paramValues.Add("@CityName", city);
paramValues.Add("@State", state);
using (SqlDataReader reader = SqlClientHelper.ExecuteReader(
        "My_Stored_Procedure", paramValues, CommandType.StoredProcedure))
    // if there is anything to read...
    if (reader.Read())
        // Take some action on the stored procedure results
}// connection will close and dispose here

In the Stored Procedure example, we call ExecuteReader directly and provide the CommandType. Also, in this example, we aren't expecting a set of rows, just one row. So, we can take some action if the Read() succeeds.

Where the Real Work Happens

All the real work and main savings is done in the ExecuteReader method:

public static SqlDataReader ExecuteReader(string commandText, 
              CommandParams paramValues, CommandType cmdType)
    SqlConnection connection = null;
    SqlDataReader dataReader = null;
    SqlCommand command = null;
        connection = new SqlConnection(GetConnectionString());
        command = new SqlCommand(commandText, connection);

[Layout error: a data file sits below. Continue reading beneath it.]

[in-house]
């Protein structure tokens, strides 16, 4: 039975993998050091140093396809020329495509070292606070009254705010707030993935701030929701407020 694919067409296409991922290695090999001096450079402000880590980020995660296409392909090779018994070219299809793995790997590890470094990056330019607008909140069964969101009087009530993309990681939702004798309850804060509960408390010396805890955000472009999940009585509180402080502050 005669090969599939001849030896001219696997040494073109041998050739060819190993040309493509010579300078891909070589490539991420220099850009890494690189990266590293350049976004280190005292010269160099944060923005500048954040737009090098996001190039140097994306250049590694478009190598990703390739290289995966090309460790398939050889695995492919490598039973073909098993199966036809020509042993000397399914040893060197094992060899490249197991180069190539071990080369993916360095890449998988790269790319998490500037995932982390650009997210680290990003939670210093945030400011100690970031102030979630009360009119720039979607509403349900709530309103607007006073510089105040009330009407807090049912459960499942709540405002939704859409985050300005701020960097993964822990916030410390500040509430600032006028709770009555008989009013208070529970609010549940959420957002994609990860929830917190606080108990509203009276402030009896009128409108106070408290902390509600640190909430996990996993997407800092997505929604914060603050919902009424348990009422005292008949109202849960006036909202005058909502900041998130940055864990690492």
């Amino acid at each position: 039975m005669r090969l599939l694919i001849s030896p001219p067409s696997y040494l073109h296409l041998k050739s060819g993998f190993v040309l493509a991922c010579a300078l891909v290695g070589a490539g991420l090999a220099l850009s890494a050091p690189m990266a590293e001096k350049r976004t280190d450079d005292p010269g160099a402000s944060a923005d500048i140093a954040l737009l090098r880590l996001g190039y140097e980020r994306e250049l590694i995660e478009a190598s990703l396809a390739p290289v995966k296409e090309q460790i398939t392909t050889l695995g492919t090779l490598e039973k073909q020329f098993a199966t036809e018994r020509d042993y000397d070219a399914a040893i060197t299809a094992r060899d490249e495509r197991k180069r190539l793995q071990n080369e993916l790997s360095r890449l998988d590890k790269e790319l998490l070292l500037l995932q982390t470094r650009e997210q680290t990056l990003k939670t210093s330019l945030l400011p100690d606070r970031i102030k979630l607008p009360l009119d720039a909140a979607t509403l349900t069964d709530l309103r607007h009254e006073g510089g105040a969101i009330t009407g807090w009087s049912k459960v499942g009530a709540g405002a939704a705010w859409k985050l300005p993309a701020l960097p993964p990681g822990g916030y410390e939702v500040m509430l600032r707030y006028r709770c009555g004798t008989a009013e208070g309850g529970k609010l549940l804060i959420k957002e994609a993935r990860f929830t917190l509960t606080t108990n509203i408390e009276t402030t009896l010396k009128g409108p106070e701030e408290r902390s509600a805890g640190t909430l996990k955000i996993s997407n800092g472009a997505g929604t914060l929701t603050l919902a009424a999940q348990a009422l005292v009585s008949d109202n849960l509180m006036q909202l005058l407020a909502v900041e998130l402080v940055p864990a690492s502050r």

command.CommandType = cmdType;
        // Add the given params (if any) to the command object
        // Open the DB connection.
        // After executing the command, immediately close the connection.
        // This helps to ensure that connections are not unintentionally left open.
        dataReader = command.ExecuteReader(CommandBehavior.CloseConnection);
    catch (SqlException se)
        if (dataReader != null)
        // If errors occur, ensure connection is closed.
        if (connection != null)
        throw se;
    return dataReader;

Do you recognize a lot of the boilerplate code? One other special note is the CommandBehavior.CloseConnection usage. This means when our returned reader is closed, it will automatically close the associated database connection. That alone is handy. Now, when coupled with a using() block, it happens automatically for us!